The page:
Wednesday, June 26, 2013

Sister cities, almost

Out this morning, on the old constitutional again now I'm back home, I was struck by, first, how lovely the day was, the boats on the inner harbour all perfectly mirrored in the still water, the air fresh and clean, so much green around me and blue above - and then by how much like Vancouver Auckland is. The same gift of a naturally beautiful setting, its suburbs (or this one at least) tucked neatly into the bush by the water, the people out appreciating it on foot, by bike or with their dogs. They both have a bit of an edge in parts of the central city, but generally they're orderly, safe places to live with, despite their traffic problems and ridiculous house prices, an abundance of pluses.

I get why people accuse Canada of being boring, but personally I like that everything works, that people on public buses are alert to the needs of others for the priority seating, that places are generally neat and tidy and that most of its citizens have a sense of responsibility. Because they also have a great appreciation for what they have, and they enjoy it, every chance they get. That first evening of the visit, when I took the photo of Coal Harbour above, was the end of the first sunny day they'd had after weeks of rain, and it seemed that every one of the 600,000-odd downtown residents was outside making the most of it, walking, running, biking, skating, dancing, reading or just sitting. The atmosphere was so relaxed and friendly, people smiling and saying hello to me, that I really couldn't have had a better welcome to the country - or a more appropriate introduction to what turned out to be two full weeks of just the same sort of thing.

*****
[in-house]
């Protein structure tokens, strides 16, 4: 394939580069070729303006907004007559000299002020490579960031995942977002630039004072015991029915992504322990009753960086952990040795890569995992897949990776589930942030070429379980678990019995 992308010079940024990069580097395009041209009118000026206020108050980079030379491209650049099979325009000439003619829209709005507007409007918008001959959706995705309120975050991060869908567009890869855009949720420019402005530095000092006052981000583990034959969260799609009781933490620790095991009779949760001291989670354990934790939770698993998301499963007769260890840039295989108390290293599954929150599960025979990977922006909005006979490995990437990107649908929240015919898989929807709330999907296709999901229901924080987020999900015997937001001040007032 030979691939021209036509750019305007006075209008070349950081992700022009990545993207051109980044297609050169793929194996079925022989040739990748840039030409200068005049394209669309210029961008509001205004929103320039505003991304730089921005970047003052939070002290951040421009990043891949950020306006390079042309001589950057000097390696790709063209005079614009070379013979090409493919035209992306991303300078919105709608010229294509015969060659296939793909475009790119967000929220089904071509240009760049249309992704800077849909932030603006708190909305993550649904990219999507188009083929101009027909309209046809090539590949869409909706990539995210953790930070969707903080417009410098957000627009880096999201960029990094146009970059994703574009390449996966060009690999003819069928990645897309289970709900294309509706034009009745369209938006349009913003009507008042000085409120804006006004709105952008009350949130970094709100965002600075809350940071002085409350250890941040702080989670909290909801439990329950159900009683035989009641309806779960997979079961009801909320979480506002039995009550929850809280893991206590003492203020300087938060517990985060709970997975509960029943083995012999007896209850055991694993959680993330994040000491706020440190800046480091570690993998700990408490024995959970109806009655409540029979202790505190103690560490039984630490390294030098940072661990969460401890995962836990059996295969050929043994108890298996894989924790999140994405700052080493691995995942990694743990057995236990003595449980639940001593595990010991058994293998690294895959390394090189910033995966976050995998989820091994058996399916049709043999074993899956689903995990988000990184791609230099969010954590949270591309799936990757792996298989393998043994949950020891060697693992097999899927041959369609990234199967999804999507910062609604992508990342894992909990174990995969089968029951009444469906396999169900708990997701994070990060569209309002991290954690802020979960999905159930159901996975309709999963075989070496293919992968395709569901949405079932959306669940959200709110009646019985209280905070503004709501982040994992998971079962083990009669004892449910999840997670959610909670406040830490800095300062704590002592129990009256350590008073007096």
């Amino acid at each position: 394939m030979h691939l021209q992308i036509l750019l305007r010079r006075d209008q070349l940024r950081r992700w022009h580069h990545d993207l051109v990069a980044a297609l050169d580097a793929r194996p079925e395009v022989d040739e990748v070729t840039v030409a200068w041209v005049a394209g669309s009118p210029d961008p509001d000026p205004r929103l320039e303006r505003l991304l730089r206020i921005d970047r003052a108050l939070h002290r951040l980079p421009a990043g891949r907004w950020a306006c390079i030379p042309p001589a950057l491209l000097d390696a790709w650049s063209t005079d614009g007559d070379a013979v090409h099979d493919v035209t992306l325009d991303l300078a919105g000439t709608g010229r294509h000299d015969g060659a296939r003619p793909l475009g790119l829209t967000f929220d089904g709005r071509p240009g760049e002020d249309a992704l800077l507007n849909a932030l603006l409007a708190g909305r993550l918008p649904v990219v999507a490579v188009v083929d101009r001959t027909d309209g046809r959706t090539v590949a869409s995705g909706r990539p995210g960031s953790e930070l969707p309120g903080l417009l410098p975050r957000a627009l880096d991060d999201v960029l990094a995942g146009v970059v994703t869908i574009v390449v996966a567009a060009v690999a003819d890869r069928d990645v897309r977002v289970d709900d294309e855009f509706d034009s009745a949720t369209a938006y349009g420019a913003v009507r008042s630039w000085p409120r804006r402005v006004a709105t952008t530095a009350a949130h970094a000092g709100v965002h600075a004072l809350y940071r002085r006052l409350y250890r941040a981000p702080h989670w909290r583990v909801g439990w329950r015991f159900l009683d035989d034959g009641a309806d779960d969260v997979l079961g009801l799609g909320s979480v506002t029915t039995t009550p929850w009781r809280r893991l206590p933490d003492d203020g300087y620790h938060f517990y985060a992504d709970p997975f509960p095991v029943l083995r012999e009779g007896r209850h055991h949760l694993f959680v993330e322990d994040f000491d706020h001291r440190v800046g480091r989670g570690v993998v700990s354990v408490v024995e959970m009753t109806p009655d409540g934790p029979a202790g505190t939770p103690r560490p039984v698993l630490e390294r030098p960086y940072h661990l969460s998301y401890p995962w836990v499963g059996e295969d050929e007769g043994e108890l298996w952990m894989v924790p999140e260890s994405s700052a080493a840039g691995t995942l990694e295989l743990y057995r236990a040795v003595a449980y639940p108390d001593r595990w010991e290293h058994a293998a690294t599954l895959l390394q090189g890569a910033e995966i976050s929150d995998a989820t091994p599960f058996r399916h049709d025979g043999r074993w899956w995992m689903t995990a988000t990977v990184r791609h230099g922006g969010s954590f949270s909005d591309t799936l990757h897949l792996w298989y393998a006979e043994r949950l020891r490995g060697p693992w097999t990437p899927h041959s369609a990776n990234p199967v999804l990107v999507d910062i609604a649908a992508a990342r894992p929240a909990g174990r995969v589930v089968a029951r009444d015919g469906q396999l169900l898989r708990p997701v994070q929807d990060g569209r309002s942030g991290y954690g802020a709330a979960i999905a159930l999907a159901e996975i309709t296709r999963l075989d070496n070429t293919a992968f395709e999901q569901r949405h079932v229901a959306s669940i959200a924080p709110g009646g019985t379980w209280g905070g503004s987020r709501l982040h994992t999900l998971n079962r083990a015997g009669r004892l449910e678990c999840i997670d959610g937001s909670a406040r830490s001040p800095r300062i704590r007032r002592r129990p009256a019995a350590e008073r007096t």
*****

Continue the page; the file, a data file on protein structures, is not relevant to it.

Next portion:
Plus furry mammals. That's the main thing that Canada has, and we don't. I really enjoyed them all, even the squirrels that many seem to despise, fluid and graceful and quick, and the chipmunks and ground squirrels and sea-otters and seals, and elk and moose and deer, all of which we saw. And, of course, the bears: thrilling and fascinating and adorable and scary. It was brilliant to see them going about their normal business, the ones in Whistler so close to where people work and live. It's a whole added dimension that I'm going to miss. What do I see on my walks, besides birds? Cats. No contest with a black bear, whichever way you look at it.

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